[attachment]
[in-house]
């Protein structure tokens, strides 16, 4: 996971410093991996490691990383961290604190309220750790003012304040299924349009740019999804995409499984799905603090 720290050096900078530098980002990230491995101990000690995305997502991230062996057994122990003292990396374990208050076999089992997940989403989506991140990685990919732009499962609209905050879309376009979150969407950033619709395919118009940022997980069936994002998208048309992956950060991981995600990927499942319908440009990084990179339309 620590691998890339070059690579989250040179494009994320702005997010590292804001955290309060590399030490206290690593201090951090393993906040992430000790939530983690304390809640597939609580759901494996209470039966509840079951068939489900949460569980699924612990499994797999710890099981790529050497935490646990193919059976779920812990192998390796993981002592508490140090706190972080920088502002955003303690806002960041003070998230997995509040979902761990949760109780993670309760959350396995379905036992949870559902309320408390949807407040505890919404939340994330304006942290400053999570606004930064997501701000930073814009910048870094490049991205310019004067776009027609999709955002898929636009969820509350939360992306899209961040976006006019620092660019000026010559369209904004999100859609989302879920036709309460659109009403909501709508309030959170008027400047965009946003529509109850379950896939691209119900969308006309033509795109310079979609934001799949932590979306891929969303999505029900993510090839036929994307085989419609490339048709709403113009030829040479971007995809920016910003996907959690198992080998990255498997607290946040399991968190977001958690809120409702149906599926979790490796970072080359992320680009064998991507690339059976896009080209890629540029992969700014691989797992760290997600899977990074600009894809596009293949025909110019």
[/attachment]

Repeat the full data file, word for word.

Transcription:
[in-house]
């Protein structure tokens, strides 16, 4: 996971410093991996490691990383961290604190309220750790003012304040299924349009740019999804995409499984799905603090 720290050096900078530098980002990230491995101990000690995305997502991230062996057994122990003292990396374990208050076999089992997940989403989506991140990685990919732009499962609209905050879309376009979150969407950033619709395919118009940022997980069936994002998208048309992956950060991981995600990927499942319908440009990084990179339309 620590691998890339070059690579989250040179494009994320702005997010590292804001955290309060590399030490206290690593201090951090393993906040992430000790939530983690304390809640597939609580759901494996209470039966509840079951068939489900949460569980699924612990499994797999710890099981790529050497935490646990193919059976779920812990192998390796993981002592508490140090706190972080920088502002955003303690806002960041003070998230997995509040979902761990949760109780993670309760959350396995379905036992949870559902309320408390949807407040505890919404939340994330304006942290400053999570606004930064997501701000930073814009910048870094490049991205310019004067776009027609999709955002898929636009969820509350939360992306899209961040976006006019620092660019000026010559369209904004999100859609989302879920036709309460659109009403909501709508309030959170008027400047965009946003529509109850379950896939691209119900969308006309033509795109310079979609934001799949932590979306891929969303999505029900993510090839036929994307085989419609490339048709709403113009030829040479971007995809920016910003996907959690198992080998990255498997607290946040399991968190977001958690809120409702149906599926979790490796970072080359992320680009064998991507690339059976896009080209890629540029992969700014691989797992760290997600899977990074600009894809596009293949025909110019």